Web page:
State Says Developing Drought Could Create Early Spring Water Shortages
New Hampshire is likely headed into an early spring drought despite recent rain and snow, according to the latest national forecast – and state officials are already warning of the potential drinking water impacts.
The state and much of the region saw a severe drought for much of last year, and state officials say key indicators, like stream levels and rainfall, never got back above average throughout the winter.
“Even with these rain events that we’ve had come through, there has not been enough rain in them to get us to where we need to be,” said state water division director Tom O’Donovan in an interview with water managers this week.
All of New Hampshire's counties are at least half a foot below average for rainfall in the past year; Rockingham County is nearly a foot lower. Precipitation this year has been nearly as low as in one of the state’s worst-ever droughts, 20 years ago.
The state’s snowpack in 2020 was one of the lowest in recent memory, state officials said, and 2021’s has only been slightly higher. With that snowpack now all but gone, earlier than normal, forecasts show abnormally dry and drought conditions are developing again in southern and western New Hampshire.
“We could see many more well failures than we did last year going into the second year of drought unless conditions change,” said Brandon Kernen, who leads the state drinking and groundwater bureau.
Officials say recent rain has helped some wells recover from the depleted levels they were left with over winter – but with the growing season about to start, they say people and ecosystems will soon begin using more water than what’s going back into the ground, and it’s likely well improvements will tail off.
Kernen said local water systems and private well users should start preparing for that possibility now. He said people should also heed local warnings against brush burning and try to curtail outdoor water use.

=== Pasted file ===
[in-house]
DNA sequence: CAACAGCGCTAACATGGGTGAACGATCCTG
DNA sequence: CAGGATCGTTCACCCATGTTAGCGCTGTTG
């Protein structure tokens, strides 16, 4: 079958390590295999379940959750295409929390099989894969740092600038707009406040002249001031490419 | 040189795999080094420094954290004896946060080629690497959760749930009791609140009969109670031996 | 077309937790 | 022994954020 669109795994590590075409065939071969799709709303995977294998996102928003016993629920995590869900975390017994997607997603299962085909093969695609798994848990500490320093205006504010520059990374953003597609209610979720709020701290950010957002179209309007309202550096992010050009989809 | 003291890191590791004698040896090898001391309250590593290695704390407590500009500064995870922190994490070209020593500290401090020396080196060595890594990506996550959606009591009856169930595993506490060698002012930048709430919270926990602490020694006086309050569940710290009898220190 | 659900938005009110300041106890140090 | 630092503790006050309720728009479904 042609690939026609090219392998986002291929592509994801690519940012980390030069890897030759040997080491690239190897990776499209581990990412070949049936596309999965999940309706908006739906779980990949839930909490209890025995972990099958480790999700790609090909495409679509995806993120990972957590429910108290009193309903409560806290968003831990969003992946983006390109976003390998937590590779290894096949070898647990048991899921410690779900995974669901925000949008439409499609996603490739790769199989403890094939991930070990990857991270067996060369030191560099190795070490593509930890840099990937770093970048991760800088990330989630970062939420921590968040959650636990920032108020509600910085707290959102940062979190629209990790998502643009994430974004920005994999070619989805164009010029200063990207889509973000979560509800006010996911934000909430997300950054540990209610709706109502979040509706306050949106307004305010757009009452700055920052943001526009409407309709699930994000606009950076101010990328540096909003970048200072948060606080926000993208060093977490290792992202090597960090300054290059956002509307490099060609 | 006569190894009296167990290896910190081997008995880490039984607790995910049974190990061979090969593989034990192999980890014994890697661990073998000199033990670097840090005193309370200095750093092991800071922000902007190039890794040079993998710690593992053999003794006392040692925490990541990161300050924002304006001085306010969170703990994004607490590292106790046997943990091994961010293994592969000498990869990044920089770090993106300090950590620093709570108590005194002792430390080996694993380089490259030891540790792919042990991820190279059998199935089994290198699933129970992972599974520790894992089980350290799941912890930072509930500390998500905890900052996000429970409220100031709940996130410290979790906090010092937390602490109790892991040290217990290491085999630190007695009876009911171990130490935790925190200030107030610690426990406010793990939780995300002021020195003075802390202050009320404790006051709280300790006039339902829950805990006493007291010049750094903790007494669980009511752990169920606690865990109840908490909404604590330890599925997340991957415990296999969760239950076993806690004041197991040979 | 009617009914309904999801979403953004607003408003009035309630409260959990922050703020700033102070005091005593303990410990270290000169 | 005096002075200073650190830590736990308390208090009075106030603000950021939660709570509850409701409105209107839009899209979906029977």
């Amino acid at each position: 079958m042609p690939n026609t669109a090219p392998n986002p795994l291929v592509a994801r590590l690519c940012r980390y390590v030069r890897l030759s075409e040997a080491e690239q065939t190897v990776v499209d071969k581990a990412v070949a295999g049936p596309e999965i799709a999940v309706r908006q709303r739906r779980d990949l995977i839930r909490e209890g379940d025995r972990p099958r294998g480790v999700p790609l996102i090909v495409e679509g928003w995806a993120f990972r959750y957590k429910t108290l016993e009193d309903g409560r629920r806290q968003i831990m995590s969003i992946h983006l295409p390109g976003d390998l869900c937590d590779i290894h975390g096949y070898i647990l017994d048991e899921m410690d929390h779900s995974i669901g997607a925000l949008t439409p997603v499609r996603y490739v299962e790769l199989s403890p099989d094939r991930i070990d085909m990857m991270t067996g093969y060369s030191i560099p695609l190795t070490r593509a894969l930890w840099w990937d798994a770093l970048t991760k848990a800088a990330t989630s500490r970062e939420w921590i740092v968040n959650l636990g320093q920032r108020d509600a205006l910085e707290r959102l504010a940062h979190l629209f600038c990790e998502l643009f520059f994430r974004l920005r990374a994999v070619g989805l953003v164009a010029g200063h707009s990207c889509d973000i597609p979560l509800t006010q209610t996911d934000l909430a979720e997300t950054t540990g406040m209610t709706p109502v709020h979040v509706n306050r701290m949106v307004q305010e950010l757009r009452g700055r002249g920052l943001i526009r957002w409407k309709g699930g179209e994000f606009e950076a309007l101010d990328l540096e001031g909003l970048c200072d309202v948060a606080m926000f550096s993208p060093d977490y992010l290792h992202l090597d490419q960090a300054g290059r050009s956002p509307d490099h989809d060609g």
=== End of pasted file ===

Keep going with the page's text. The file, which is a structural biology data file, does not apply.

The state is still offering financial aid to pay for bottled water and new, deeper wells for low-income homeowners whose private wells run dry.
Program administrator Erin Holmes said the state has continued to get a few applicants a week for the program, which launched last fall with $1.5 million and has about $650,000 left.
Holmes said the fund has covered more than 70 new wells projects so far – most costing around $15,000, to convert dug wells to bedrock. She said she hopes more people who can’t afford such a replacement will reach out instead of enduring long water shortages.
“If you are making under 50 percent of the statewide average, a $15,000 bill to put in a bedrock well is not something you can even stomach. So they think they feel hopeless,” she said. “They go to their neighbors, they bring buckets of water from a river to wash their laundry, flush their toilets and things like that. And so this is relief: They have water running back in their house.”
Holmes says state officials are considering offering similar funding this year to community water systems who lose a supply well to drought.
The state is also working with the University of New Hampshire to update a 10-year-old study on extreme precipitation events. They hope to get more data on how climate change is and will be driving volatility and increasing short-term droughts in New Hampshire.
A recent federal study found that droughts raise the risk of arsenic exposure in well water. New Hampshire is already a hotspot for this problem, and state officials say more water quality testing will be key for well users going forward.